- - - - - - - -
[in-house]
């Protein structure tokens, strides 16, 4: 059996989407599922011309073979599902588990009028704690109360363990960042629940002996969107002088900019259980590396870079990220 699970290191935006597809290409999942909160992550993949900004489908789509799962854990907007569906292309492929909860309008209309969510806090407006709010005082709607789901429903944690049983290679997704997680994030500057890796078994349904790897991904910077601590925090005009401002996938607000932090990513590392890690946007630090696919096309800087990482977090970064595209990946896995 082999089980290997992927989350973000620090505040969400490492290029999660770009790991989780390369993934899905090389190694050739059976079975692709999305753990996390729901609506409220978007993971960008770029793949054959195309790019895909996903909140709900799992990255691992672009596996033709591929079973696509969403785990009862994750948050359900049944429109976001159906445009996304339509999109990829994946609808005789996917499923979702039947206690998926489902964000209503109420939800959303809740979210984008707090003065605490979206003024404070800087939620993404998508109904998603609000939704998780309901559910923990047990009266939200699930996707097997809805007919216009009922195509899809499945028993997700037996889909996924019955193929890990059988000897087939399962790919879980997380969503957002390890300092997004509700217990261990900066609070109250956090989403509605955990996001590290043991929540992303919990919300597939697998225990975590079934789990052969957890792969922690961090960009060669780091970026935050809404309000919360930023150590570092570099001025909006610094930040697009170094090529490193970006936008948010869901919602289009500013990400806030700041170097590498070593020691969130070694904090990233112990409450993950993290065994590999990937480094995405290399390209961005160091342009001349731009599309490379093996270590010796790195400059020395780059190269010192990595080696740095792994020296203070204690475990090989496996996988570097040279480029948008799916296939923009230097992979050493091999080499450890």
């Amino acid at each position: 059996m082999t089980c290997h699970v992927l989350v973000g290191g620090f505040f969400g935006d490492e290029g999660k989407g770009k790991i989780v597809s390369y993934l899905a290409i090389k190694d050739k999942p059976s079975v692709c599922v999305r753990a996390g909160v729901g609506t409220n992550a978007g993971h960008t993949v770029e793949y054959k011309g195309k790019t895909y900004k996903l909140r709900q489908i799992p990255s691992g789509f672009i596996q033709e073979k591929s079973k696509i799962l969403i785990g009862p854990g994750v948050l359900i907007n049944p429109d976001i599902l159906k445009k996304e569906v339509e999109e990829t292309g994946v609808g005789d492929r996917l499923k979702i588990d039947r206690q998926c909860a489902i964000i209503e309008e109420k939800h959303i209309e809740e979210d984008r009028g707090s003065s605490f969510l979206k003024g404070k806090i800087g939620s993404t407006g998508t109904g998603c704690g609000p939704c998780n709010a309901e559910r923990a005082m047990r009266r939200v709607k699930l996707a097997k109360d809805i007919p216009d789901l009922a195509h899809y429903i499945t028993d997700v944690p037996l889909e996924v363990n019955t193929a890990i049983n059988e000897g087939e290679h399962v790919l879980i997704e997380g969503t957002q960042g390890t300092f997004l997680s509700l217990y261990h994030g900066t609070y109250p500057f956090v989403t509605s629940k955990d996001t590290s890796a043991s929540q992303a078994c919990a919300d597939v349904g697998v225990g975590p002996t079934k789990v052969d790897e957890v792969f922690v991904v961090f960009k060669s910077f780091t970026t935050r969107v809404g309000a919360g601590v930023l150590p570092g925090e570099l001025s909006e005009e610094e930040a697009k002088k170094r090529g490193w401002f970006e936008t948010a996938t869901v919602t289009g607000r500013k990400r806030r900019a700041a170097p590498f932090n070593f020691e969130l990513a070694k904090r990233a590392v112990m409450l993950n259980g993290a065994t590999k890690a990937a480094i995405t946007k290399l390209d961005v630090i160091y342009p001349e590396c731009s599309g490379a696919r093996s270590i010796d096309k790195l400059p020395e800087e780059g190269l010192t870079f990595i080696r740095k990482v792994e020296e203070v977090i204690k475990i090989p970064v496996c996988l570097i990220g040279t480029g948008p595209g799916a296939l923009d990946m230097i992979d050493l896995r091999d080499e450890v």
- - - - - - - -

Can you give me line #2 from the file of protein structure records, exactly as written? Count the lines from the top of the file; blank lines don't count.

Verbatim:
């Protein structure tokens, strides 16, 4: 059996989407599922011309073979599902588990009028704690109360363990960042629940002996969107002088900019259980590396870079990220 699970290191935006597809290409999942909160992550993949900004489908789509799962854990907007569906292309492929909860309008209309969510806090407006709010005082709607789901429903944690049983290679997704997680994030500057890796078994349904790897991904910077601590925090005009401002996938607000932090990513590392890690946007630090696919096309800087990482977090970064595209990946896995 082999089980290997992927989350973000620090505040969400490492290029999660770009790991989780390369993934899905090389190694050739059976079975692709999305753990996390729901609506409220978007993971960008770029793949054959195309790019895909996903909140709900799992990255691992672009596996033709591929079973696509969403785990009862994750948050359900049944429109976001159906445009996304339509999109990829994946609808005789996917499923979702039947206690998926489902964000209503109420939800959303809740979210984008707090003065605490979206003024404070800087939620993404998508109904998603609000939704998780309901559910923990047990009266939200699930996707097997809805007919216009009922195509899809499945028993997700037996889909996924019955193929890990059988000897087939399962790919879980997380969503957002390890300092997004509700217990261990900066609070109250956090989403509605955990996001590290043991929540992303919990919300597939697998225990975590079934789990052969957890792969922690961090960009060669780091970026935050809404309000919360930023150590570092570099001025909006610094930040697009170094090529490193970006936008948010869901919602289009500013990400806030700041170097590498070593020691969130070694904090990233112990409450993950993290065994590999990937480094995405290399390209961005160091342009001349731009599309490379093996270590010796790195400059020395780059190269010192990595080696740095792994020296203070204690475990090989496996996988570097040279480029948008799916296939923009230097992979050493091999080499450890």